It’s well-known that the Nazis had a penchant for documenting, in gruesome detail, all of their atrocities.  This translates into Fulci’s film in two ways.  During the prologue, young, rat-stache-having Nazi, Willy (Robert Egon), stumbles around the party with a film camera, gleefully recording everything around him.  At several points, he aims his camera in direct address to the audience, as if he were filming us.  We are partakers in the orgy.  We are enjoying the flesh, sweat, and depravity as much as the Germans, because this is a part of why we are watching this movie in the first place.  Willy’s film is (magically?) developed and screened for the participants (I assumed that same evening, since there’s no separation of time, direct or indirect).  They watch the things we also watched, while we were also being watched.  Moreover, the teenagers that infest the house also engage in this act of looking and self-reflexivity.  As they are separated and “attacked,” each is shown a mirror through which they see their innermost desires and/or selves revealed while being watched by what’s on the other side (the fact that this is done via mirror goes to my point about narcissism, though far more overtly in this case).  Mark (Joseph Alan Johnson) is horny and inebriated, so he sees a naked woman enticing him to the point that he plays Russian Roulette to get her.  Anne (Teresa Razzaudi) sees Willy and is seduced by the promise of rough sex she would never tell anyone she secretly wants.  Predatory lesbian Maria (Luciana Ottaviani aka Jessica Moore) sees her heart’s desire, Anne, getting hot and heavy with Celine (Maria Concetta Salieri), causing a fit of jealous rage.  Everyone in Sodoma’s Ghost, including the viewer is watching and being watched, partaker and partaken.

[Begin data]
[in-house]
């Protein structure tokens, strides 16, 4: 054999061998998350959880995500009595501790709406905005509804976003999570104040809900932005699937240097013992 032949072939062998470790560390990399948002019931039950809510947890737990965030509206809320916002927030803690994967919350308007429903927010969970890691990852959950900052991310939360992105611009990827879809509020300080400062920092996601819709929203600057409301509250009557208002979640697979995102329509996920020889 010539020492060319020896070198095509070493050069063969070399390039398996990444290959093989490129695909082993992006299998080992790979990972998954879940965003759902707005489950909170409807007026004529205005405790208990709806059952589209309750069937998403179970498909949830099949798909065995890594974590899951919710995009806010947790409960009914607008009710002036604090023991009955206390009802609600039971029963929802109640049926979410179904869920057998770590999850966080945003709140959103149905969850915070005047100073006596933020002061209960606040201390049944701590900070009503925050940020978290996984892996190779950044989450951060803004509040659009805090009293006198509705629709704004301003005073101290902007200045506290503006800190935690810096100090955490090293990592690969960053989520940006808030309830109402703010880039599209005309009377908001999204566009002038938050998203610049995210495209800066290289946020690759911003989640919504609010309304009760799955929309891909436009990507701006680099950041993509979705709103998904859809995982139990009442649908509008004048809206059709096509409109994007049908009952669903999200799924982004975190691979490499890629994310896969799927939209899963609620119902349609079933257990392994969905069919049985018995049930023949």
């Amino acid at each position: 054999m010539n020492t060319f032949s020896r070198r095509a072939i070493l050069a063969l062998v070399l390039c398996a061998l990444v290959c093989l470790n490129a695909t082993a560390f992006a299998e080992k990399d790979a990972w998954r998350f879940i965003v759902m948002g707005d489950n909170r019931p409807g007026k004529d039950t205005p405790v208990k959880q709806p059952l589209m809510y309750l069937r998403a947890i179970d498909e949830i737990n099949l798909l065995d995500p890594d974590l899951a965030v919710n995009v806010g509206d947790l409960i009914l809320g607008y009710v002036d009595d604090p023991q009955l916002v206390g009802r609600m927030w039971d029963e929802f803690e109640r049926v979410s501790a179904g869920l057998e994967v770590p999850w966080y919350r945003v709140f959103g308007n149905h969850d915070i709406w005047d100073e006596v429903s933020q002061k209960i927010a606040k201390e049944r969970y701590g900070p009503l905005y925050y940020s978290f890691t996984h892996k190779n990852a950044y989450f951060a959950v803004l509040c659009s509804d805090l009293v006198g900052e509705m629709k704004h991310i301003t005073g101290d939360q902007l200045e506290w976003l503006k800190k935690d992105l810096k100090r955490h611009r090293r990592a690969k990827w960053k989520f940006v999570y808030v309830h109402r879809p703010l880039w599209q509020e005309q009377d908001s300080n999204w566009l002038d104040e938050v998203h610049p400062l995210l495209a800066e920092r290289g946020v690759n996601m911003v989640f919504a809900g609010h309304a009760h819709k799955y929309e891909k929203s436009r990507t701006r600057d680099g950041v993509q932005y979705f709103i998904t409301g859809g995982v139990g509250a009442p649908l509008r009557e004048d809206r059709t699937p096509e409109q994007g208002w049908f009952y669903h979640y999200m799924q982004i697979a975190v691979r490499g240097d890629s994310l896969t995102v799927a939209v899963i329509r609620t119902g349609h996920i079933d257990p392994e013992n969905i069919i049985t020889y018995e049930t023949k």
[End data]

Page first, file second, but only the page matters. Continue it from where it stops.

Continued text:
Anyone who hears the name Lucio Fulci in association with this movie might get a little excited to check out one of his lesser known works.  Don’t be.  This film is a mess from front to back, technically, stylistically, and logically (I realize few people watch Fulci’s films for their logic, but the best of them have some internal sense of it that they follow to some extent or another).  The use of handheld camera is out of control and sloppy, even when it’s motivated.  The editing is disjointed (the best example of this is a sexual rendezvous between two characters that ends abruptly and is followed by a scene where one of the characters despairs that his sex partner turned into a monster, which we are deprived of seeing entirely; I get that there was no budget for this thing, but come on).  Outside of the grating characters, the shit dialogue, the turgid melodrama, the plank-like acting, is the ultimate discovery that there is absolutely nothing threatening about anything that happens (with one exception), and these grabassers just spent eighty-four very long minutes of YOUR life learning diddly-shit other than that they should just continue with their tour of France as if all of this never happened.  I guarantee you, if you watch Sodoma’s Ghost, you’ll wish you could continue with your life as if it never happened, as well.

MVT:  It’s the obvious co-winners of the copious female nudity and some decent gross-out effects.

Make or Break:  The finale and denouement are just infuriatingly unsatisfying.

Score:  2/10

Wednesday, April 18, 2018

Death Before Dishonor (1987)